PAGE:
For an activity as visually fascinating as sumo, there are precious few movies about the sport.
A typical day’s action in the Kokugikan often involves more drama than a whole season in some other sports.
Incredible athleticism and feats of strength, combined with elaborate ritual and costume, seem like fertile ground for anyone looking to make a film.
A major stumbling block is the overseas image of sumo wrestlers just being naked, fat and out of shape.
While it takes just one viewing of the sport for a person to be disabused of such notions, a lack of firsthand experience with sumo has prevented Japan’s national sport from making much of an impact on the silver screen.
There have been occasional low-budget European and Israeli movies but they all follow more or less the same pattern — a fat person discovers that instead of continuously trying and failing to lose weight, they can use their obesity to be a star in sumo. Some have a few funny moments but all just propagate the same tired old cliches and are quite frankly an insult to sumo.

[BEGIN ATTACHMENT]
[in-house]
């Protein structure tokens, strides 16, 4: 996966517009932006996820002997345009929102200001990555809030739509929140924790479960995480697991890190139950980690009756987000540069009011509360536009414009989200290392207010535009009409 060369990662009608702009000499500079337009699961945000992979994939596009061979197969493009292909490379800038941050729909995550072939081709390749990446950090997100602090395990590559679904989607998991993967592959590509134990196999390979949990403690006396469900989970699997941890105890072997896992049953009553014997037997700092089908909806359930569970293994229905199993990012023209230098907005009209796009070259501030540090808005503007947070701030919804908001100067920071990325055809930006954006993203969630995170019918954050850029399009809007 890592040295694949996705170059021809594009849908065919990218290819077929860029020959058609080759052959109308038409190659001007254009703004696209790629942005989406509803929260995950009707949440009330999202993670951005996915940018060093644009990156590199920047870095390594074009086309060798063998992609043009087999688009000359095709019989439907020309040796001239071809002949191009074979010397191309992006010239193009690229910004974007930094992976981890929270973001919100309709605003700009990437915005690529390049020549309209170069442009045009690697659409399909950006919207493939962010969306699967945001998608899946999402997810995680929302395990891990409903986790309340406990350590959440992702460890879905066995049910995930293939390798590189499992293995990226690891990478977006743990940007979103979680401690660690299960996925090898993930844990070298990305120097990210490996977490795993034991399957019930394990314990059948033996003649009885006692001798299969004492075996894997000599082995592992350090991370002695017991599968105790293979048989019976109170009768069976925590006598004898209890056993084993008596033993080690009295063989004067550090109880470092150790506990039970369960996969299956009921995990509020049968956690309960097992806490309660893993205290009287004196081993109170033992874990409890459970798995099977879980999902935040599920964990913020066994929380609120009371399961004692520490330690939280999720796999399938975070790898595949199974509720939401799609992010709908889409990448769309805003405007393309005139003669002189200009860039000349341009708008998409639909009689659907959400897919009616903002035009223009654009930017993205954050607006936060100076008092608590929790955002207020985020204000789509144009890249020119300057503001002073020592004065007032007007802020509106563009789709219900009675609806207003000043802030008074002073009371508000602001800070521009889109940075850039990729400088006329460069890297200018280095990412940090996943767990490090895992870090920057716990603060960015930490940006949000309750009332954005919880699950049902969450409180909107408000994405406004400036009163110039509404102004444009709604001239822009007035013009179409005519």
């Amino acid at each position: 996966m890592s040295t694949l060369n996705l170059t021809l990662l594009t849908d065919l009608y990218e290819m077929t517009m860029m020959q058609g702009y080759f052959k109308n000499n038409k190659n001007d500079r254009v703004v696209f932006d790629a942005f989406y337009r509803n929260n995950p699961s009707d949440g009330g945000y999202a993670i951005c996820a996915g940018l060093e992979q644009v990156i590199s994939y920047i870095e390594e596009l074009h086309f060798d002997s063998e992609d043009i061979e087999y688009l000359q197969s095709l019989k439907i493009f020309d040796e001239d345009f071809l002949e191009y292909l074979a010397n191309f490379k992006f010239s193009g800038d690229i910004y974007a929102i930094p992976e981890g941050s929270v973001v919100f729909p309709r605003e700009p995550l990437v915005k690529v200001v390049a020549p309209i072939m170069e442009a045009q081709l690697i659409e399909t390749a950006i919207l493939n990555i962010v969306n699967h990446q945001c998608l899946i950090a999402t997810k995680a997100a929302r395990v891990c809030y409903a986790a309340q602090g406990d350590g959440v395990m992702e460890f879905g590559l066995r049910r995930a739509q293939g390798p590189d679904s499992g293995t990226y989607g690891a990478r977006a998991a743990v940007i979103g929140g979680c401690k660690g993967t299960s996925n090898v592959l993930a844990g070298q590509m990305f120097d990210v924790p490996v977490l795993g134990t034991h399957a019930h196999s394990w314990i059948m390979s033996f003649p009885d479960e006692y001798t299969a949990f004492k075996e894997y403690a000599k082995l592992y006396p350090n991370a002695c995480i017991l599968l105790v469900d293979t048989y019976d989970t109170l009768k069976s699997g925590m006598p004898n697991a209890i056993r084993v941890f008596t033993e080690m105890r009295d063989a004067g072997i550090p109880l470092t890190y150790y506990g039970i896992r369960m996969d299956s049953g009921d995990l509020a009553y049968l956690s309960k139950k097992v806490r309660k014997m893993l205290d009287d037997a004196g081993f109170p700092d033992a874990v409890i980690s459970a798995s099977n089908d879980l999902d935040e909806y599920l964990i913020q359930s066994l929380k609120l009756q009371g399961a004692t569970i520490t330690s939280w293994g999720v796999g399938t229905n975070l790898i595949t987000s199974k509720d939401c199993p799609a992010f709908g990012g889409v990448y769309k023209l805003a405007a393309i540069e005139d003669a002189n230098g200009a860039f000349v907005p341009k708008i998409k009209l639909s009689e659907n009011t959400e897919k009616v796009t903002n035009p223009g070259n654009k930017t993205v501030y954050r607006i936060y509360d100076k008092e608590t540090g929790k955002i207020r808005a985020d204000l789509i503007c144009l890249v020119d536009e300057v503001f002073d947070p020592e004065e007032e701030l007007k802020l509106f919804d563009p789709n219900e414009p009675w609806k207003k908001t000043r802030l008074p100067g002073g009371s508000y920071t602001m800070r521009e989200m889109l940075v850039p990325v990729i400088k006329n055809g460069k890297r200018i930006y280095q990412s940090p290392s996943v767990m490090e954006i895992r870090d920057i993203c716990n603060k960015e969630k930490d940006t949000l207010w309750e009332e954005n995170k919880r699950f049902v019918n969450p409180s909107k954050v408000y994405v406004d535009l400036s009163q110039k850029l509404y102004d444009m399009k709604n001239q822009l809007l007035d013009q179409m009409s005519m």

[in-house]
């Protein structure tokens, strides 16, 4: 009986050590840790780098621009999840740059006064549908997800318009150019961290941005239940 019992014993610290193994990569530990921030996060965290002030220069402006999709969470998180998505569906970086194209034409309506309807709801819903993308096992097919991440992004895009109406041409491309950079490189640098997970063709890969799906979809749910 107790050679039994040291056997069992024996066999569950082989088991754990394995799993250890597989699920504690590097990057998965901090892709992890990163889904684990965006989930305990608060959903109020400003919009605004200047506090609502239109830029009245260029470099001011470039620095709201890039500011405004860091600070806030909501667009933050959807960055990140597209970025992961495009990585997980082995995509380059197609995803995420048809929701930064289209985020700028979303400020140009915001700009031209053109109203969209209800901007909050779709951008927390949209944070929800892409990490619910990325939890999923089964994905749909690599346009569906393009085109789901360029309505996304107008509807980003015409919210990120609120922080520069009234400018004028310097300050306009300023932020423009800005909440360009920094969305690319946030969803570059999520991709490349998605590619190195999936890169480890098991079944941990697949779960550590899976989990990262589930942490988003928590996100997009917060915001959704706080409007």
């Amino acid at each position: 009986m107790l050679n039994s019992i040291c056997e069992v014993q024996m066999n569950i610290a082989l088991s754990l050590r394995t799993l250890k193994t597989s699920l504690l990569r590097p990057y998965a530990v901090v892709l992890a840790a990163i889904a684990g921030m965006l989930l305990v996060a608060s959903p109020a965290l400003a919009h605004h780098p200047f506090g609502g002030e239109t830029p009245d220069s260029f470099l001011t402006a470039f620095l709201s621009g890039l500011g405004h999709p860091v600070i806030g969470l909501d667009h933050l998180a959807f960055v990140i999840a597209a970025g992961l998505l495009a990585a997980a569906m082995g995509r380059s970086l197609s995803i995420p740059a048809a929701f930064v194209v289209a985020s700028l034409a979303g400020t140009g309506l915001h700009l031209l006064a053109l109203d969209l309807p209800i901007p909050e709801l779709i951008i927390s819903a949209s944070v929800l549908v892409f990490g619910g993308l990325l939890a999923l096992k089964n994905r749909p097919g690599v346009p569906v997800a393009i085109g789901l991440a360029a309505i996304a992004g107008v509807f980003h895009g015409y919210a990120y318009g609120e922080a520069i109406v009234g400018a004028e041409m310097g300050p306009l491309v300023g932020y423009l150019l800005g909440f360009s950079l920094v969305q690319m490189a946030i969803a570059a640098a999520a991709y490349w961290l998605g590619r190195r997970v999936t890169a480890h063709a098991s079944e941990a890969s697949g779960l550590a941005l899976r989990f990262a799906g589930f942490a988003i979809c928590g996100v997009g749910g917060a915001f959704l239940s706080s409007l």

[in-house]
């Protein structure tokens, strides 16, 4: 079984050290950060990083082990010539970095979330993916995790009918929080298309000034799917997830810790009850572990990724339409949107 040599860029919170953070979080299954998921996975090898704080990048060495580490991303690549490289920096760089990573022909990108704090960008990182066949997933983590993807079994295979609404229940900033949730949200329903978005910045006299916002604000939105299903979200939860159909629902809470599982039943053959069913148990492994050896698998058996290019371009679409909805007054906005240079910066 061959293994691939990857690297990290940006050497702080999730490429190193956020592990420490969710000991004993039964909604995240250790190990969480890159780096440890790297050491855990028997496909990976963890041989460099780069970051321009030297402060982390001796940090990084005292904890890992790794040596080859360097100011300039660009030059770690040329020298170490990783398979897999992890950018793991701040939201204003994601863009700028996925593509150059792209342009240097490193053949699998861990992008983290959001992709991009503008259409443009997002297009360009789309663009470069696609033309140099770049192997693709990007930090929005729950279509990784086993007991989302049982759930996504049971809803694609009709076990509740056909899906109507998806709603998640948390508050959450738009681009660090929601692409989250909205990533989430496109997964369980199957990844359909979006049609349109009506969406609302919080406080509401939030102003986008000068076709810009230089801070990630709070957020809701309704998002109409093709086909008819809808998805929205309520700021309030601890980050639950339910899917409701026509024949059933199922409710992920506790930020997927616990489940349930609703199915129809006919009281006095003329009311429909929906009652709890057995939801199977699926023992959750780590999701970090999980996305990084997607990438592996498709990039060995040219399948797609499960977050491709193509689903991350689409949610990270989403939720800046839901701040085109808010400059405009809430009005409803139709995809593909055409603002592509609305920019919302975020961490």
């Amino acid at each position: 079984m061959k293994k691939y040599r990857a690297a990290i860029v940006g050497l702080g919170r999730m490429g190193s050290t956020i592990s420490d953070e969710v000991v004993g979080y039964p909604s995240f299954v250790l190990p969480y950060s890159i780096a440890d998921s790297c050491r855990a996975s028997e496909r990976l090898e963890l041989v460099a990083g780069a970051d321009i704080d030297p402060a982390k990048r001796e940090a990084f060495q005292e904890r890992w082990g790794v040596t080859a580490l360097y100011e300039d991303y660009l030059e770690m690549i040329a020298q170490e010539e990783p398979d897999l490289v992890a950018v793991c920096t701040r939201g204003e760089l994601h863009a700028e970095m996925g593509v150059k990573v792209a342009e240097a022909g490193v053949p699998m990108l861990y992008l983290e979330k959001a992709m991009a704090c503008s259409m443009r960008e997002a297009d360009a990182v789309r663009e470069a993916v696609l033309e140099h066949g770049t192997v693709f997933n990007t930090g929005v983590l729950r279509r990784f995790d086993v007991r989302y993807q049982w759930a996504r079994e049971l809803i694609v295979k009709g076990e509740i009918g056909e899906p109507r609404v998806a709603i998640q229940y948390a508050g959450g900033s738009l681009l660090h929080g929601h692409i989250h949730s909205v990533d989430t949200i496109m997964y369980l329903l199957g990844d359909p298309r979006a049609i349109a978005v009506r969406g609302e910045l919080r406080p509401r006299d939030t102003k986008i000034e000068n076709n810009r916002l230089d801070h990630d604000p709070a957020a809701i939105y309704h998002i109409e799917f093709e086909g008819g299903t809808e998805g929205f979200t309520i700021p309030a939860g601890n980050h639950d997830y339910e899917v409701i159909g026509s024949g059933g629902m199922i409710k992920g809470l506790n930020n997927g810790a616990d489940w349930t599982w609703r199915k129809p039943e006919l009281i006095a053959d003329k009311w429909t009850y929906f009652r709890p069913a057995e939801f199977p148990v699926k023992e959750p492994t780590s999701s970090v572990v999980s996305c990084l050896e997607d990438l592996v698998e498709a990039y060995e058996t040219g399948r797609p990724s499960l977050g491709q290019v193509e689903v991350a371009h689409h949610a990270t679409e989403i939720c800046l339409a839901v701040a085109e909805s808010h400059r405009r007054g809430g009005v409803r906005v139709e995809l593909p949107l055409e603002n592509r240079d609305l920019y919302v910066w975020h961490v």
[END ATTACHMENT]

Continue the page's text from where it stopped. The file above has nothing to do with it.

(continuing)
While the quality might be better in Japan, the quantity is even worse.
Apart from a 1956 biopic of yokozuna Wakanohana, the only sumo film of note is the 1992 comedy “Shiko Funjyatta” (marketed abroad as “Sumo Do, Sumo Don’t”).
That movie, though, is a hidden gem.
From director Masayuki Suo, who four years later would release the popular “Shall We Dance,” and featuring luminaries like Masahiro Motoki and Naoto Takenaka, “Shiko Funjyatta” is a fantastic tale of students being roped into joining a university sumo team to save it from the chop. It’s not the most original idea, but deftly handled and with the perfect mix of comedy and drama — and a touch of romance.
The film is well worth seeking out.
IN FIVE EASY PIECES WITH TAKE 5